Top tips for moving into student housing

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Moving into a house for the first time can be super daunting, especially when it’s with people who you’ve only known for a few months. There are often many rumours going around which insist landlords are evil and student housing is a rip-off, and that you’ll want to kill your housemates within a month of living there. I definitely wish I had been more knowledgeable about the whole process before I rented my student flat, so here’s an extensive list of things to remember before, during and after your time in student housing.

Before Moving in

Pick Housemates Carefully

Picking who you'll live with for the next year is a task to approach with caution. However sometimes, no matter how hard you try to judge a person's character, a few months just isn’t enough to fully be able to choose who will be able to live with. But isn't having nightmare housemates all part of the University experience?

Joint or Separate Contract

A joint contract means that if somebody moves out, the remaining tenants will have to pay the rest, so make sure you know what you're getting yourself into. Always read carefully!

Bills Included?

In my opinion, getting the bills included in your rent is the easiest option as you can live without stress. Nobody needs to argue about leaving the heating or electricity on for too long. Some people say that this is a costlier way of paying your bills, so if you’re all prepared to be eco-friendly and closely monitor your water, gas and electricity use, then you shouldn’t need an all-inclusive deal.

Ask Plenty of Questions

Especially do this when you are asked to pay money for something. You will likely have to pay an agency fee and deposit before moving into your house, which can be really expensive.

Half Rent in summer

Try to get a deal where you only have to pay half the rent in the summer time. It’s painful seeing the rent money exit your bank account when you’re not even there!

Make Sure your Deposit is Protected

Your landlord must protect your deposit with a certain scheme, and must also tell you the scheme they’re using.

Online Checklists

Make an online checklist to help you stay organised. Ones that include a list of what to bring to University with you, like this, and this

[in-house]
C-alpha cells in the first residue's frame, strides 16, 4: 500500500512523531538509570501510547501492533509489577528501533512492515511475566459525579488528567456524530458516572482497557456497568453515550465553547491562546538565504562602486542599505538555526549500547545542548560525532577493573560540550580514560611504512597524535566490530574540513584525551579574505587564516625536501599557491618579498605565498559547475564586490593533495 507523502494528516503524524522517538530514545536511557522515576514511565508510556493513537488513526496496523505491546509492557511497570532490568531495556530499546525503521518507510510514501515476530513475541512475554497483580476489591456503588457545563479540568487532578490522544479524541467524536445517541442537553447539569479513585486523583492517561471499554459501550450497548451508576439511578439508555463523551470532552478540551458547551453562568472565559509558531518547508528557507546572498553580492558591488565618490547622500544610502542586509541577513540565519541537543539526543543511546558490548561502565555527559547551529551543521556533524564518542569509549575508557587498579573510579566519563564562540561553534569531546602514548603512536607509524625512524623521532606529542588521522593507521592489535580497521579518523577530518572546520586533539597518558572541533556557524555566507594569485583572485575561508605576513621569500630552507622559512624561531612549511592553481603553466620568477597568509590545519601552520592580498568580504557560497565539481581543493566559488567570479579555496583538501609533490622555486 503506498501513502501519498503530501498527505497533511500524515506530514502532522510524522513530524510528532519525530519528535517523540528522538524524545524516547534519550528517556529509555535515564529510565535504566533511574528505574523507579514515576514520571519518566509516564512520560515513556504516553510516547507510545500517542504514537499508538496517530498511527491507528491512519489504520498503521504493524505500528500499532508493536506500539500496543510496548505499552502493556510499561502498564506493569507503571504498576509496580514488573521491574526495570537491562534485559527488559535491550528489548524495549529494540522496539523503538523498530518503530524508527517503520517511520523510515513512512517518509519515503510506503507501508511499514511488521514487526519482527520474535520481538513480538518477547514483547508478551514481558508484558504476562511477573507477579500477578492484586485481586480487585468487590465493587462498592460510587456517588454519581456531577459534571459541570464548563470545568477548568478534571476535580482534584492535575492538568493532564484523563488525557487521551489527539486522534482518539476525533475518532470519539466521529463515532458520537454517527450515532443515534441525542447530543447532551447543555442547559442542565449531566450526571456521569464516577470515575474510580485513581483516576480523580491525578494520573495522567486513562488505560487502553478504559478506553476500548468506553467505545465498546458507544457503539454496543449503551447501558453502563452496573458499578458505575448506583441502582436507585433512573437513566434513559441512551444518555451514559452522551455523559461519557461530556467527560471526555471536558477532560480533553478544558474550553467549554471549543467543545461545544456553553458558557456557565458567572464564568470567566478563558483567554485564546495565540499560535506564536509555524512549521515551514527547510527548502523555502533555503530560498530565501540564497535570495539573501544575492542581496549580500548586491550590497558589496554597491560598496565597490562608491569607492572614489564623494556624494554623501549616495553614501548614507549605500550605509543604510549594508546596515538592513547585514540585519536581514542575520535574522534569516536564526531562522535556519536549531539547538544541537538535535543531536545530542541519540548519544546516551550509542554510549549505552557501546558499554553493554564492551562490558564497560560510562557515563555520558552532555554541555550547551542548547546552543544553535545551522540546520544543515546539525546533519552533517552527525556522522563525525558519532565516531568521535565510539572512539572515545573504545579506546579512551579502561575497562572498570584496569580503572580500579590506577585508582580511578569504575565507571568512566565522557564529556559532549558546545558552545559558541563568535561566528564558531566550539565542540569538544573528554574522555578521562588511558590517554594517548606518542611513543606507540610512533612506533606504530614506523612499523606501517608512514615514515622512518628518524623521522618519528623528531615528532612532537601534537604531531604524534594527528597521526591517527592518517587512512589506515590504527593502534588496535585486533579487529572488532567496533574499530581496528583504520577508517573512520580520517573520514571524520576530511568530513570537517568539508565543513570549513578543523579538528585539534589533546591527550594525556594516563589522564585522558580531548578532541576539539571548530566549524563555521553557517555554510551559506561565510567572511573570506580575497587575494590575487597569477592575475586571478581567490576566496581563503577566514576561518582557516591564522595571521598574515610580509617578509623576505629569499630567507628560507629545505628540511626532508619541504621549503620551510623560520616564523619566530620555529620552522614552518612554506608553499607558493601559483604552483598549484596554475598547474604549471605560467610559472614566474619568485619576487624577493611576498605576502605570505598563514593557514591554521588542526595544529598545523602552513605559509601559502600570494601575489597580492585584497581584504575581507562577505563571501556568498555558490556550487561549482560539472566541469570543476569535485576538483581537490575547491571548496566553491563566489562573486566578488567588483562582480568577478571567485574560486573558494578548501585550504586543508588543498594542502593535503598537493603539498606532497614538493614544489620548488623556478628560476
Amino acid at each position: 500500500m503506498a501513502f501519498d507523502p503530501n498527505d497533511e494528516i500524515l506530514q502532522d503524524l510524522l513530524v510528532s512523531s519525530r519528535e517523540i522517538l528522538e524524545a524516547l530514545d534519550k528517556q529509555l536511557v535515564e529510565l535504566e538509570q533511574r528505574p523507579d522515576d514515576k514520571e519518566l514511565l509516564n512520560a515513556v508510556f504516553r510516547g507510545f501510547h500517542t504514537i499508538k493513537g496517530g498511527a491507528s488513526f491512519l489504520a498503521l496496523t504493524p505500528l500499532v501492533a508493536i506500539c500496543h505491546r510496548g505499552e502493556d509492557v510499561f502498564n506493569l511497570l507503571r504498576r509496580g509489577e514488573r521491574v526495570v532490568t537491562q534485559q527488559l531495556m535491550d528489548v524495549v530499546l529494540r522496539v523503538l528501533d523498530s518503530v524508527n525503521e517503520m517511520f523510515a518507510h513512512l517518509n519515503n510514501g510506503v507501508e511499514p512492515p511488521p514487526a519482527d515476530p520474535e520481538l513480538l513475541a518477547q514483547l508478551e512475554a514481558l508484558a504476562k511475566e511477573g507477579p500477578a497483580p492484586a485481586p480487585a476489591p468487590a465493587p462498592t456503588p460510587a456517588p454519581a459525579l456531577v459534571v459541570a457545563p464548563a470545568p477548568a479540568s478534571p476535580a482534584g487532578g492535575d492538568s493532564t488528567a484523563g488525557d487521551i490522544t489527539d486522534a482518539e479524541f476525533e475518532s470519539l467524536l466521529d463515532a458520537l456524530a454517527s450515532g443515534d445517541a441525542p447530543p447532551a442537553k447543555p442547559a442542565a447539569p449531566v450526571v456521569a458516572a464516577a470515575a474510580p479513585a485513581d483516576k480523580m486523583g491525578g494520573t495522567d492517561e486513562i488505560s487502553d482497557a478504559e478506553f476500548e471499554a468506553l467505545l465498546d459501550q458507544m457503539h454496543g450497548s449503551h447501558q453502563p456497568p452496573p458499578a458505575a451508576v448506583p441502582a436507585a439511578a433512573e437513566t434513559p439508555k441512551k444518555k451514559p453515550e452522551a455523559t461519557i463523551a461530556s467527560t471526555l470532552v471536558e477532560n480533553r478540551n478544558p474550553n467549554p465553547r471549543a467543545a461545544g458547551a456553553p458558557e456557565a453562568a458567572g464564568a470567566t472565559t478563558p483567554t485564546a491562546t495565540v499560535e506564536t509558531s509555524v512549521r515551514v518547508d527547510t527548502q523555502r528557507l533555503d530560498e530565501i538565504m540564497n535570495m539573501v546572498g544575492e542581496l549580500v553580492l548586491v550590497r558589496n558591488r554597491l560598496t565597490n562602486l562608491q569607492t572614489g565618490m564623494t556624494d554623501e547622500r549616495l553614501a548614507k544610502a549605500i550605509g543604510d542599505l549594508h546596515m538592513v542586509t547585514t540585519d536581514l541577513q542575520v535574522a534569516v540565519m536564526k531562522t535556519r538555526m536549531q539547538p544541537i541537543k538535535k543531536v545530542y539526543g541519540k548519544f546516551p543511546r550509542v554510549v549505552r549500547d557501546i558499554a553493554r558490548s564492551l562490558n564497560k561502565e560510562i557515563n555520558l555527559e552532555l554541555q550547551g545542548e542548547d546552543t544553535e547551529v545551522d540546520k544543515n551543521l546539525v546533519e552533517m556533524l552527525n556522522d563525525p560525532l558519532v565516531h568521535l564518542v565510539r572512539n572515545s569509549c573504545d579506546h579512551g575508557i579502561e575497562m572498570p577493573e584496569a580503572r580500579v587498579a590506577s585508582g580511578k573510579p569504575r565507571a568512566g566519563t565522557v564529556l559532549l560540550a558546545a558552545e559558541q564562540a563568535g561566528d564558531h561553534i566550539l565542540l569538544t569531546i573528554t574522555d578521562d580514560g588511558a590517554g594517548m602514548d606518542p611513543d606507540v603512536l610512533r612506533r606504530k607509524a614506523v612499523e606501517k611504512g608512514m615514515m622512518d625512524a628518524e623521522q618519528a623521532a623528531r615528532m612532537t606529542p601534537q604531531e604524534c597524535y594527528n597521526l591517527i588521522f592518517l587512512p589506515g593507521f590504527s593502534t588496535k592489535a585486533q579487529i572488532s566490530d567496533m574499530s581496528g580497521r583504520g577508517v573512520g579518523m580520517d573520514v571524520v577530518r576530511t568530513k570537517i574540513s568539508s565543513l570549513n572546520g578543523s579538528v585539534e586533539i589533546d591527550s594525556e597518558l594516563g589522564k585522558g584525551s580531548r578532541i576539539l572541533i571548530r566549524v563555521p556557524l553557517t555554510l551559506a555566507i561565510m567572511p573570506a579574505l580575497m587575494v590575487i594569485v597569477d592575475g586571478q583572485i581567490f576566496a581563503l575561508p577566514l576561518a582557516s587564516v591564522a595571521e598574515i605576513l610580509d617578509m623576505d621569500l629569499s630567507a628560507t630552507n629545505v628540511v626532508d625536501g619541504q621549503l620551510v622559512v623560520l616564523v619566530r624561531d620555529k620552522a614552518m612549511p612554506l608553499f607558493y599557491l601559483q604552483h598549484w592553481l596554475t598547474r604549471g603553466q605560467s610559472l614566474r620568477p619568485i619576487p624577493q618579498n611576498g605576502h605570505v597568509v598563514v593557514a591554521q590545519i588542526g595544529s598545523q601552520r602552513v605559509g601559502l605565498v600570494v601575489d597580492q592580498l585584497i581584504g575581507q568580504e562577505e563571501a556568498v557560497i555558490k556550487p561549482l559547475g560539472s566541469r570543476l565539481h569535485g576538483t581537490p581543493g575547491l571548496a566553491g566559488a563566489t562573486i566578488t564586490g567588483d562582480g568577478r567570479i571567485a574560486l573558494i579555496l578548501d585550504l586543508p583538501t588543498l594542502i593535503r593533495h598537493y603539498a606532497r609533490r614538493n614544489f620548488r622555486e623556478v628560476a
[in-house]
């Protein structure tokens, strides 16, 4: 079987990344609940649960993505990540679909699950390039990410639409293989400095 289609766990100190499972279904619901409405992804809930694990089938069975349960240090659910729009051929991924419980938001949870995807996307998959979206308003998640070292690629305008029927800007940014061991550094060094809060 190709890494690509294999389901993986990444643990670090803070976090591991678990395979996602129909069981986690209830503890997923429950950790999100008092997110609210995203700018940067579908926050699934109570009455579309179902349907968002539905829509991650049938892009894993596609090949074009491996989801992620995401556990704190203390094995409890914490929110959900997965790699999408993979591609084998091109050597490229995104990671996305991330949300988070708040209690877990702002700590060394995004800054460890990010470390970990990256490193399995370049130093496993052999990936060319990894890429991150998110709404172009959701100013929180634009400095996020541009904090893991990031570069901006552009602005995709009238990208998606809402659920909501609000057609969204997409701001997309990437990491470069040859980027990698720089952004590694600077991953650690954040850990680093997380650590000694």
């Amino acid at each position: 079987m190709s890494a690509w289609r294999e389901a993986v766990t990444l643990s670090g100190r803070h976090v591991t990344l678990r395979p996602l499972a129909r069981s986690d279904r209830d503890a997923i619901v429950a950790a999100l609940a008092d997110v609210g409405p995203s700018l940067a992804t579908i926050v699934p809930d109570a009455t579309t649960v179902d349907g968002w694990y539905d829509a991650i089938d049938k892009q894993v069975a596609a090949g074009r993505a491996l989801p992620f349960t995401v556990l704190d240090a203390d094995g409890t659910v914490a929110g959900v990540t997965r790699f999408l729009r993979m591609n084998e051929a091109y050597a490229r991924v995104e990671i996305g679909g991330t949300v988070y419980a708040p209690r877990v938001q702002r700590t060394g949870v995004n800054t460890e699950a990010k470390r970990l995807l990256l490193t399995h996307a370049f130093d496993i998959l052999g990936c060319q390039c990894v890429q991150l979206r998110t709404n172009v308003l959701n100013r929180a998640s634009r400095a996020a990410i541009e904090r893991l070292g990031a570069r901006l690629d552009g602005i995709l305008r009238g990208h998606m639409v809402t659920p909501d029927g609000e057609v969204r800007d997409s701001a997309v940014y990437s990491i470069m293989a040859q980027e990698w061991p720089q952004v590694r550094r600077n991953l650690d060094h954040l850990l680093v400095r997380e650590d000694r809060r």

Sort Internet ASAP

A student house without Internet is a weird one. Don’t settle for the first deal that you see, shop around and I assure you that you’ll find a good one. Student Broadband actually exists and tends to be cheaper. Also make sure that you pay attention to how long the Internet contract is, as you don’t want to be paying for longer than you are staying at the house.

When Moved in

Take Meter Readings

Do this as soon as you move in – you don’t want to have to pay for someone else’s use!

Take Inventory

Take photographs and note down anything that is broken or faulty to send to your landlord or agency

Air the House out

It’s likely that it hasn’t been lived in for a couple months or more so open all the doors and windows to make it nice and fresh.

Set the Rules

It doesn’t take long for your housemates to pick up bad habits, and once they have, it’s super hard to get them to stop. The easiest way to deal with this is to let them know what you expect from the beginning e.g. washing dishes straight away. Also, let them know that they can do the same for you.

Be Non-Confrontational

Hopefully, your housemates will never get to the stage of annoying you so much that you feel the need to argue with them, but if they do, take my advice and try not to start an argument. Living in a household with an awkward atmosphere is so uncomfortable. But on the other hand, don’t suffer in silence and bottle up your feelings as that will make your University experience miserable – speak up, but don’t start a war!

When Moving out

Make the House Spotless

Muster up the motivation to all get-together and make the house even more spotless than it was when you moved in. Just keep thinking of how you’ll spend that deposit money…

Enquire about Deposit

You will likely have to e-mail your agency about the sending of your deposit, but definitely, make sure you do – it’s not like they’re in a rush to give you the money back. Take loads photos of the property just before you move out, so if there are any disputes over deposit repayments, you have cold, hard evidence to serve them.

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Recently graduated English and American Literature with Creative Writing student. I love coffee, photography, bullet journaling, blogging...

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